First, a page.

5 Essential facts about Parkinsons

Susannah Hickling 27 April 2022

Here are five must-know facts about the disease 

Parkinson’s isn’t just for the oldies. About 145,000 people in the UK live with Parkinson’s and it’s the fastest growing neurological disease in the world.

While most people start to develop symptoms when they’re over 50—Jeremy Paxman, 71, was recently diagnosed with the condition—about one in 20 people start showing symptoms when they’re under 40. Actor Michael J Fox was 30 when he was diagnosed.

Smaller handwriting might be a symptom. The usual first clue that you might have this progressive disease, which causes problems in the brain when certain nerve cells die, is a tremor. This may affect your chin, lips, hand or even just your little finger, usually when you’re relaxed.

Slow movement and stiffness are other symptoms, but, surprisingly, having large handwriting that suddenly goes little and having trouble smelling can also point to Parkinson’s.

Exercise can be as important as medication. It might seem hard to do anything physical when you feel you can barely move. But American research found that people with Parkinson’s who did 2.5 hours’ exercise a week experienced a slower decline in quality of life related to their health.

Exercise can also help protect against falls and improve insomnia and constipation, which are sometimes a problem for people with the condition. A high-fibre diet and fewer processed foods also helps with constipation.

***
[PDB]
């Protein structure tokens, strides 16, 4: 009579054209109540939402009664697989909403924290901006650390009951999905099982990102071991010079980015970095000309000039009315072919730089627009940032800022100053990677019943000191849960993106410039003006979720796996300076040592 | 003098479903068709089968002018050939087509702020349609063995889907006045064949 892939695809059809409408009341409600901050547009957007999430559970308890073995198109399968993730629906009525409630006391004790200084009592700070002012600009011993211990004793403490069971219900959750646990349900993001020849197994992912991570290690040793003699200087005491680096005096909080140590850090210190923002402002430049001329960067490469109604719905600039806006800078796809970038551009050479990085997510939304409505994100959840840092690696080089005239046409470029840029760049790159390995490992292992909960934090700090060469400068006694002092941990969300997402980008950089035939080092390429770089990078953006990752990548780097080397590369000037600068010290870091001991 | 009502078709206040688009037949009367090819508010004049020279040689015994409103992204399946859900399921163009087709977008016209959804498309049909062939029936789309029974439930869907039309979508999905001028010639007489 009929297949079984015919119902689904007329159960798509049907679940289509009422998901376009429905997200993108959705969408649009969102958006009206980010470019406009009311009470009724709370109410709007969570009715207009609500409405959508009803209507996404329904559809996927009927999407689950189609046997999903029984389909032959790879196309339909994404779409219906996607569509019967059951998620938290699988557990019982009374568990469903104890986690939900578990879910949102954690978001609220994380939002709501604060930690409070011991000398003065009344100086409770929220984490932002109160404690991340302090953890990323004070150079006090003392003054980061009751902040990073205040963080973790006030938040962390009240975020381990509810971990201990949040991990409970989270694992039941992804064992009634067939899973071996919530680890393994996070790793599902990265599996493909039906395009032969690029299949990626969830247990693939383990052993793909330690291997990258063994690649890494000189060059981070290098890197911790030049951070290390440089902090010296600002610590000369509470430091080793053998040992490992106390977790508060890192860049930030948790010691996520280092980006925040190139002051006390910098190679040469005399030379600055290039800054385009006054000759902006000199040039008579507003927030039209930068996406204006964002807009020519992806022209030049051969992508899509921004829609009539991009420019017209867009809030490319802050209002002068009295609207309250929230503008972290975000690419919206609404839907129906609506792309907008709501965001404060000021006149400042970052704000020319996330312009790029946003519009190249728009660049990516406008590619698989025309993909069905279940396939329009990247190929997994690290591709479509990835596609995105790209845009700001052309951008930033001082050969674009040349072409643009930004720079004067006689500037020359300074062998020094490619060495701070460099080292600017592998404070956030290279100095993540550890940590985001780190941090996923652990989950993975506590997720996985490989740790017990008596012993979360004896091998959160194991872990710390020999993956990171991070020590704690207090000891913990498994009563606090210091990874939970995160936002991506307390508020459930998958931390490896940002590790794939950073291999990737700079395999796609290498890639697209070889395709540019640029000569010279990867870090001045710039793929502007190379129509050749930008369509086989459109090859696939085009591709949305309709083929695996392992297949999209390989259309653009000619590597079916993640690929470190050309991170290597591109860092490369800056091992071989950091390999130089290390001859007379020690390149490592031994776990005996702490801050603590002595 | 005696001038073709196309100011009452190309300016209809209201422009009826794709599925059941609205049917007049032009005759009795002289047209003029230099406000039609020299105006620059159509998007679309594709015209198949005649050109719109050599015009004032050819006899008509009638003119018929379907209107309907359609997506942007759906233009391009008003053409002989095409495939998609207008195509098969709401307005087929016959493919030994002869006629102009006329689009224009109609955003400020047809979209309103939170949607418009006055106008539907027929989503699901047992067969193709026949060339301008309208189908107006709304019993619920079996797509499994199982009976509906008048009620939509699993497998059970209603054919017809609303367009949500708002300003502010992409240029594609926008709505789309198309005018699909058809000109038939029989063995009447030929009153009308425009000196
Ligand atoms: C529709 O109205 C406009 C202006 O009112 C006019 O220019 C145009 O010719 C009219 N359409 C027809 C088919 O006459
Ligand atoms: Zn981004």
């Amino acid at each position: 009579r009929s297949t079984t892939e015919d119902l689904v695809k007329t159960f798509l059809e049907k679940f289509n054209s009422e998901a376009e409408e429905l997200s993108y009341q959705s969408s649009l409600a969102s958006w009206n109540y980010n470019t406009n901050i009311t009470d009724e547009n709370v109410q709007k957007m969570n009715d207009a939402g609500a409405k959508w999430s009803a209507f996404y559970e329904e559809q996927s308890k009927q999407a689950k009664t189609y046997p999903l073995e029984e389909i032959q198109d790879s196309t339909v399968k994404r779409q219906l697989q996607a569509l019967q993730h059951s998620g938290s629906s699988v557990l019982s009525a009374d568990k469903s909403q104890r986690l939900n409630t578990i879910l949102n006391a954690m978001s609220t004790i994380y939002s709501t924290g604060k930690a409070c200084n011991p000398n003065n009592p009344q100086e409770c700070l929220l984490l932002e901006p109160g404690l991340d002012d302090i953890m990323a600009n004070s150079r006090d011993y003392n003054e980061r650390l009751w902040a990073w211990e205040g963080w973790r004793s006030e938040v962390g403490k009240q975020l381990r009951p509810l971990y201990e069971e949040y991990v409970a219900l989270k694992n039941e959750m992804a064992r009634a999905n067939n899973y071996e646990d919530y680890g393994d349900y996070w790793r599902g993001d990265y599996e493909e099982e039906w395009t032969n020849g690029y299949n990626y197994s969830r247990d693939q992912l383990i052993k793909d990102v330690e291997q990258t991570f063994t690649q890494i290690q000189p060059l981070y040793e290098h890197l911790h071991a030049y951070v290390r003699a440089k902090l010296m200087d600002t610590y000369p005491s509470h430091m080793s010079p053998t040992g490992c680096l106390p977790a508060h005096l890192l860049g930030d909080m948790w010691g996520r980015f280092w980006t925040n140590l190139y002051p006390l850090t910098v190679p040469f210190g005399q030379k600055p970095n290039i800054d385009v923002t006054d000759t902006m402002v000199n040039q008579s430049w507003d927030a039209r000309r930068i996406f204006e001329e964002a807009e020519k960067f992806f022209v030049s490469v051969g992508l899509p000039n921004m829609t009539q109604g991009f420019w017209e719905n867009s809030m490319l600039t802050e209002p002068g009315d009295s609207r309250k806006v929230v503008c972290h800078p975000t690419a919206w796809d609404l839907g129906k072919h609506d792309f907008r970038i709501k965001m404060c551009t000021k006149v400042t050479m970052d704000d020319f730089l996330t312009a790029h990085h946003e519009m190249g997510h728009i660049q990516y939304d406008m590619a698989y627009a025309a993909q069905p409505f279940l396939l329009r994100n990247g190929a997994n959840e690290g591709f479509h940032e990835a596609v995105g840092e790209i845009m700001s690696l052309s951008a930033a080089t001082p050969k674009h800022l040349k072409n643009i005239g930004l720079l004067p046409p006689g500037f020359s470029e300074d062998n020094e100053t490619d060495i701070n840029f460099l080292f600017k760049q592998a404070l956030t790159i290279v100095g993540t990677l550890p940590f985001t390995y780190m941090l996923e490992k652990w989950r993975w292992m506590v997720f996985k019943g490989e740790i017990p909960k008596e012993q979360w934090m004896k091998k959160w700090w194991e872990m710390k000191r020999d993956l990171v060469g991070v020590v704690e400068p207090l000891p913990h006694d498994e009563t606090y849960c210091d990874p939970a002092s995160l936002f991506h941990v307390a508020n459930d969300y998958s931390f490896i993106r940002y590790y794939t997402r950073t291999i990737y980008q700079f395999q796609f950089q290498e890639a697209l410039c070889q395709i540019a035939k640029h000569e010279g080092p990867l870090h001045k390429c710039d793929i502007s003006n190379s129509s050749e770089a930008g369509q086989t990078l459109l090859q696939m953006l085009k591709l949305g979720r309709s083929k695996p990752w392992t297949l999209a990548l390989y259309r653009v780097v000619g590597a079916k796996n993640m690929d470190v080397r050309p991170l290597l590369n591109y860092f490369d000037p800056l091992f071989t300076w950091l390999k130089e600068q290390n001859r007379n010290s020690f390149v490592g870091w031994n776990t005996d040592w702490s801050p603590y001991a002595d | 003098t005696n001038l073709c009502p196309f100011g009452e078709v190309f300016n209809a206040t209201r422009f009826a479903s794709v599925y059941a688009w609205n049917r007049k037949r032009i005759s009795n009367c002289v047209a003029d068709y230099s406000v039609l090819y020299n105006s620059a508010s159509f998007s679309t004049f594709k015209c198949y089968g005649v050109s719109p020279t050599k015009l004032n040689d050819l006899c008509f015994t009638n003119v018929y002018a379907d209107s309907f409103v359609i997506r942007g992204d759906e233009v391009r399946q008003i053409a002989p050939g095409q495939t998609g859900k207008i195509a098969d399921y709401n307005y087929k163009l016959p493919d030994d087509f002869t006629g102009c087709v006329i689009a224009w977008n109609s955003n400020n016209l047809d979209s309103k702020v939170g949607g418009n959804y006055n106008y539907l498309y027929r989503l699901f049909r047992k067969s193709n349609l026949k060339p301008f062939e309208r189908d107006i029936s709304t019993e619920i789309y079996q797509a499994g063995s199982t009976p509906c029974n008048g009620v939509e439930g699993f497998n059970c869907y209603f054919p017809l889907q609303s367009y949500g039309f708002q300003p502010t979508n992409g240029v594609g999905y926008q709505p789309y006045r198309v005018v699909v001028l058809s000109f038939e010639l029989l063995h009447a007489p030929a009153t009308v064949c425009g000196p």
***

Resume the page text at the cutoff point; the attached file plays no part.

Treatments include physio and even surgery. There are a lot of different drug treatments which help with symptoms. Physiotherapy to improve movement and speech and language therapy if you have problems speaking out can be helpful.

Deep brain stimulation allows some people to move better and control involuntary movement. A device like a heart pacemaker on your chest or stomach area generates a tiny electric pulse to your brain via wires inserted under the skin.

It could be worth joining a clinical trial. The goal is to find a cure. Areas of research include transplanting stem cells and giving a protein known as GDNF to restore damaged brain cells. Clinical trials are also looking at more effective treatments and people who take part sometimes do better than people on existing therapies.

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